For the third university law. The Council of Ministers approved this Tuesday the preliminary draft of the Organic Law of the Spanish University System (LOSU), a norm with which the minister, Manuel Castells, intends to renew the University 20 years after the last law and that focuses, as he explained the minister, Manuel Castells, in improving the quality of the centers, the employment situation of the teaching staff – one of the great problems on campus due to precariousness, after having tried to do so through a specific rule that was rejected over and over again by the university community–, and other aspects such as the improvement of equity, access, the rights of students or the system of election of the rector, which will cease to be an exclusive position for professors and will become one due to labor merits.
The text, which will probably become known as the Castells law, still has a good parliamentary journey ahead of it before becoming a legal reality. After the approval of this Tuesday, the law goes to public consultation and from there it will go to Parliament with all its procedures. To get it done, the government will have to convince some of its usual supporters in Congress.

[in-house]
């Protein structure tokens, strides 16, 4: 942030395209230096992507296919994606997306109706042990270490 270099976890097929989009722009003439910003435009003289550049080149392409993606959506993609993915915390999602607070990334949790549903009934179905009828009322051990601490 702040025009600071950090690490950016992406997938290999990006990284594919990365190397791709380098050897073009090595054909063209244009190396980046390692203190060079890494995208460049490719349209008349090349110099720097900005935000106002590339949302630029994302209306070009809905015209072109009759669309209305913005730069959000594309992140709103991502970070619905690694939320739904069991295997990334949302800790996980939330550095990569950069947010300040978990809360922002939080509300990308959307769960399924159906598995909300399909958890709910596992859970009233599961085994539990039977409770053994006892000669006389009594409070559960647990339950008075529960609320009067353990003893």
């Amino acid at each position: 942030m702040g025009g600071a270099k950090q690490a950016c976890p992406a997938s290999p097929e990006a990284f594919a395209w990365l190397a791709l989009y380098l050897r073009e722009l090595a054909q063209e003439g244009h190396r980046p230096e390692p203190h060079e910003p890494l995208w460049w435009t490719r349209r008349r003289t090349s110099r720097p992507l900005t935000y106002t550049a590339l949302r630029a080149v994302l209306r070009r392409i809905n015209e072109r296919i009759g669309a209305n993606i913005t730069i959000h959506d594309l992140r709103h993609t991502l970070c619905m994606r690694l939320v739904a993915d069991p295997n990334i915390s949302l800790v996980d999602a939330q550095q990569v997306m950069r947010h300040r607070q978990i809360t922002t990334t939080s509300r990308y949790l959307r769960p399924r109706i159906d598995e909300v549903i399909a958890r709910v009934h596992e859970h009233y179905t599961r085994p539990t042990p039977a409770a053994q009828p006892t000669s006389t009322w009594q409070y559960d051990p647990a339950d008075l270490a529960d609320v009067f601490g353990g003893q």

The Ministry of Universities recognizes in the press release issued after the Council of Ministers that “budgetary limitations and replacement rates (…) have caused situations of precariousness, excessive aging of the workforce and other dysfunctions that, together, they have increased social inequalities and put the sustainability, equal access and quality of the university system at risk “.
Some news, others not so much
Several of the news that the minister has presented during the press conference are not such. Castells has started by referring to the “improvement of quality” of universities, an aspect that is already included in a Royal Decree for the creation of universities that has already been published in the BOE for months. Another leg of the new law, “the link with the economy and employment”, was presented at the time in the Vocational Training (FP) law, which is a few weeks ahead of it in the parliamentary process.